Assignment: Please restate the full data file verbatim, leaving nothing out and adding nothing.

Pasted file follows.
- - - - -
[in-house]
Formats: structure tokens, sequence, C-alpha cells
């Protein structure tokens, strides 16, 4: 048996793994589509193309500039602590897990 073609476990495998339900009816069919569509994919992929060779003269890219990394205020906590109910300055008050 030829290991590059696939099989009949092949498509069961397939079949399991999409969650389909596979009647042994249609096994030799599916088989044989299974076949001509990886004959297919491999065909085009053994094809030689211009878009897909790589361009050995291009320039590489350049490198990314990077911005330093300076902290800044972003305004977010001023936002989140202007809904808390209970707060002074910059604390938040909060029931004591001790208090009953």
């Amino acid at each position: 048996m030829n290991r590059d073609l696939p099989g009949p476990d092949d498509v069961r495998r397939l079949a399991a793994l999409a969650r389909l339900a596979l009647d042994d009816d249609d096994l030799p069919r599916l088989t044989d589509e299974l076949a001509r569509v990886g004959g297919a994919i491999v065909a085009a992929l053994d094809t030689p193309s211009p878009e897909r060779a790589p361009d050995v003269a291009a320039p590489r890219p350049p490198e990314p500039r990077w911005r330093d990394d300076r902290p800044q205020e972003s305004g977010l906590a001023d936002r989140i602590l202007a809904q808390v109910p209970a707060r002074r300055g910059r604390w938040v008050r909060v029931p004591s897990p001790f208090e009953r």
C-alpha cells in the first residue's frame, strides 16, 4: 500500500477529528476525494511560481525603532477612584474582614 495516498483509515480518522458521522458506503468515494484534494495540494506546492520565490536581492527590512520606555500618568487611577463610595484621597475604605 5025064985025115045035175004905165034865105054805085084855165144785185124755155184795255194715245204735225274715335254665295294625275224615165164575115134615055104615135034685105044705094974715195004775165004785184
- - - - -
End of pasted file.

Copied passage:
[in-house]
Formats: structure tokens, sequence, C-alpha cells
């Protein structure tokens, strides 16, 4: 048996793994589509193309500039602590897990 073609476990495998339900009816069919569509994919992929060779003269890219990394205020906590109910300055008050 030829290991590059696939099989009949092949498509069961397939079949399991999409969650389909596979009647042994249609096994030799599916088989044989299974076949001509990886004959297919491999065909085009053994094809030689211009878009897909790589361009050995291009320039590489350049490198990314990077911005330093300076902290800044972003305004977010001023936002989140202007809904808390209970707060002074910059604390938040909060029931004591001790208090009953």
């Amino acid at each position: 048996m030829n290991r590059d073609l696939p099989g009949p476990d092949d498509v069961r495998r397939l079949a399991a793994l999409a969650r389909l339900a596979l009647d042994d009816d249609d096994l030799p069919r599916l088989t044989d589509e299974l076949a001509r569509v990886g004959g297919a994919i491999v065909a085009a992929l053994d094809t030689p193309s211009p878009e897909r060779a790589p361009d050995v003269a291009a320039p590489r890219p350049p490198e990314p500039r990077w911005r330093d990394d300076r902290p800044q205020e972003s305004g977010l906590a001023d936002r989140i602590l202007a809904q808390v109910p209970a707060r002074r300055g910059r604390w938040v008050r909060v029931p004591s897990p001790f208090e009953r």
C-alpha cells in the first residue's frame, strides 16, 4: 500500500477529528476525494511560481525603532477612584474582614 495516498483509515480518522458521522458506503468515494484534494495540494506546492520565490536581492527590512520606555500618568487611577463610595484621597475604605 5025064985025115045035175004905165034865105054805085084855165144785185124755155184795255194715245204735225274715335254665295294625275224615165164575115134615055104615135034685105044705094974715195004775165004785184